Photographer: Bi-Ying Zhu
Date and place photo was taken: September 2007; Nanpu Village, Beipu Township, Hsinchu County
Main characters: Aged bowls and rice bucket

In Taiwan, the most important traditional holiday is the last day of the lunar calendar, the New Year’s Eve. In addition to worshiping ancestors and staying up pass midnight, the reunion dinner is the highlight of the day.

On New Year’s Eve, a large family gathered around a large round table to share a hot New Year’s Eve dinner. Abundant dishes and endless laughter not only solidify the feelings family members have for each other, but also symbolize completeness. The crystal steamed rice filled to the brim of the wooden rice bucket symbolizes an abundant year next year. When eating this dinner, a slow pace is a metaphor of long succession of generations for the family.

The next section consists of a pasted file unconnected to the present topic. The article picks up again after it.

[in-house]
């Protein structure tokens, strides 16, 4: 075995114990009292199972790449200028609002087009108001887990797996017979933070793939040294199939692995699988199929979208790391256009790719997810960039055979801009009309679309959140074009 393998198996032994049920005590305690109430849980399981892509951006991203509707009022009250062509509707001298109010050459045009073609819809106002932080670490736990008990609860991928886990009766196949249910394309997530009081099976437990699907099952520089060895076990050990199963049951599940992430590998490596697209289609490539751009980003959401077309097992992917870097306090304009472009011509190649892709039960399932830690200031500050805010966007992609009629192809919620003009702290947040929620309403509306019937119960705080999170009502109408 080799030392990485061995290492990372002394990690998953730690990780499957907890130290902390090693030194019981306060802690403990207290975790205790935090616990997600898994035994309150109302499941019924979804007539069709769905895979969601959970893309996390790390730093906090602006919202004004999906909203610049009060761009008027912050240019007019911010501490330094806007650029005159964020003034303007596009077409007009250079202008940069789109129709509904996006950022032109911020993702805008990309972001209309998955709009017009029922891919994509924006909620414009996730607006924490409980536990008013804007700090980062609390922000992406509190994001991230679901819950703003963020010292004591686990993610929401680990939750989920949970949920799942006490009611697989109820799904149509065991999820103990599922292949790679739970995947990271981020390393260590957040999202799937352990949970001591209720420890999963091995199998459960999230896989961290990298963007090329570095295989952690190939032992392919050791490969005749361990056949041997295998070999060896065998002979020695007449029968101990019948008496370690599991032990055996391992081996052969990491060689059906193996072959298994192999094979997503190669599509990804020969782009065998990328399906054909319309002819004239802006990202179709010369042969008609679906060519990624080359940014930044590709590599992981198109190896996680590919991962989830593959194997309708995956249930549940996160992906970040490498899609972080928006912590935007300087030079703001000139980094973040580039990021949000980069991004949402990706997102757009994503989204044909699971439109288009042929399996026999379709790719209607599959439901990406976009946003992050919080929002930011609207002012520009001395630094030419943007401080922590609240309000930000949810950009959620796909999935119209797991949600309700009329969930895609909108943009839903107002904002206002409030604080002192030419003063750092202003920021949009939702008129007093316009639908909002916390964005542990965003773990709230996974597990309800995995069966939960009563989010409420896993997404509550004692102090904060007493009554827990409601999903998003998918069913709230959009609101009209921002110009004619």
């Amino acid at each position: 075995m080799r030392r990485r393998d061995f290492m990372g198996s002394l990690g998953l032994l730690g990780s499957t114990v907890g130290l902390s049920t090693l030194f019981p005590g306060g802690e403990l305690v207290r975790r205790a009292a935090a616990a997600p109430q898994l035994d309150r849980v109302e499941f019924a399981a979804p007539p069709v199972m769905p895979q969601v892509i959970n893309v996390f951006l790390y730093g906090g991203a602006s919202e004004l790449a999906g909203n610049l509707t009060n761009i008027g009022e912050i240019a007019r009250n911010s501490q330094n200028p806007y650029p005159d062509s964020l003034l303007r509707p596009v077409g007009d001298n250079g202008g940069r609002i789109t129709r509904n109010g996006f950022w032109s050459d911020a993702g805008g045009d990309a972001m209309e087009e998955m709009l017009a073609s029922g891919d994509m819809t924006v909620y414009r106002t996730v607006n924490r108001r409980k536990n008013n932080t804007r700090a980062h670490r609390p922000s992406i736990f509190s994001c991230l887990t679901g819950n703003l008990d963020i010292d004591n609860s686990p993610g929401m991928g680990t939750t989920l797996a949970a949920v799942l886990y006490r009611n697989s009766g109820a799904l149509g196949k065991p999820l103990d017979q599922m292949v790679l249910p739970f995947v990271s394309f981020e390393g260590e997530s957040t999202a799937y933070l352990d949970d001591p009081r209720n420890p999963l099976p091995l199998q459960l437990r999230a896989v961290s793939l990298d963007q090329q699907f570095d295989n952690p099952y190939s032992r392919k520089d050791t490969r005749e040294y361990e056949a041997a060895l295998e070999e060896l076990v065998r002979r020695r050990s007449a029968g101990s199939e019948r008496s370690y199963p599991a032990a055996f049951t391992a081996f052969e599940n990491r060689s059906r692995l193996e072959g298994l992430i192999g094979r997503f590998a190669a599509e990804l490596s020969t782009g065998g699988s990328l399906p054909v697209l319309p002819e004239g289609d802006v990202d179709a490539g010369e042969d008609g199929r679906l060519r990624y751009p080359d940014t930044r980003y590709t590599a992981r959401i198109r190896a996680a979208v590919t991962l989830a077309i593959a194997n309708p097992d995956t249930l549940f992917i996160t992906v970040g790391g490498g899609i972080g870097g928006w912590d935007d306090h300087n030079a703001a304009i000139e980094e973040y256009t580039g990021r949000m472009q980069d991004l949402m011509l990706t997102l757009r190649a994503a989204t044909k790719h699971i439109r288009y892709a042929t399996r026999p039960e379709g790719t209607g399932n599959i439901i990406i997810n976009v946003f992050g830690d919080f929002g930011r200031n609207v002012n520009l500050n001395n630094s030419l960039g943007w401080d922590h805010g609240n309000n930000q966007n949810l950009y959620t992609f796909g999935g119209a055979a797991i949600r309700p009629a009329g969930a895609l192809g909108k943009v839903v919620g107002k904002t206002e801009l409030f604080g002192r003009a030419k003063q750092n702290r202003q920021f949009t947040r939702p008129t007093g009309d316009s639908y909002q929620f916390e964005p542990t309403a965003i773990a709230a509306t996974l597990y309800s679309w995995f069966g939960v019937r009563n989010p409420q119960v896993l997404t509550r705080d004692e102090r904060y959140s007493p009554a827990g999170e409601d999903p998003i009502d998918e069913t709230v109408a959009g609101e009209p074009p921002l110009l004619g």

With the progress of Taiwan’s modern industrial society and the rise of dual-income families, family dinner time is taken over by work and overtime. Quick and convenient microwave meals in convenience stores as well as French fries and fried chicken in fast food outlets have replaced home-cooking dishes by mothers. New Year’s Eve dinner prepared by restaurant chefs have also quietly replaced mother’s cooking. The wooden rice bucket and bowls, covered in spider web, seem to be whispering some memories of the past.


To view Gold Prize of the 5th Cyber-Island Photography Contest, please go to The Funeral Orchestra.

Text and images are provided by Exhibition of Cyber Island, Taiwan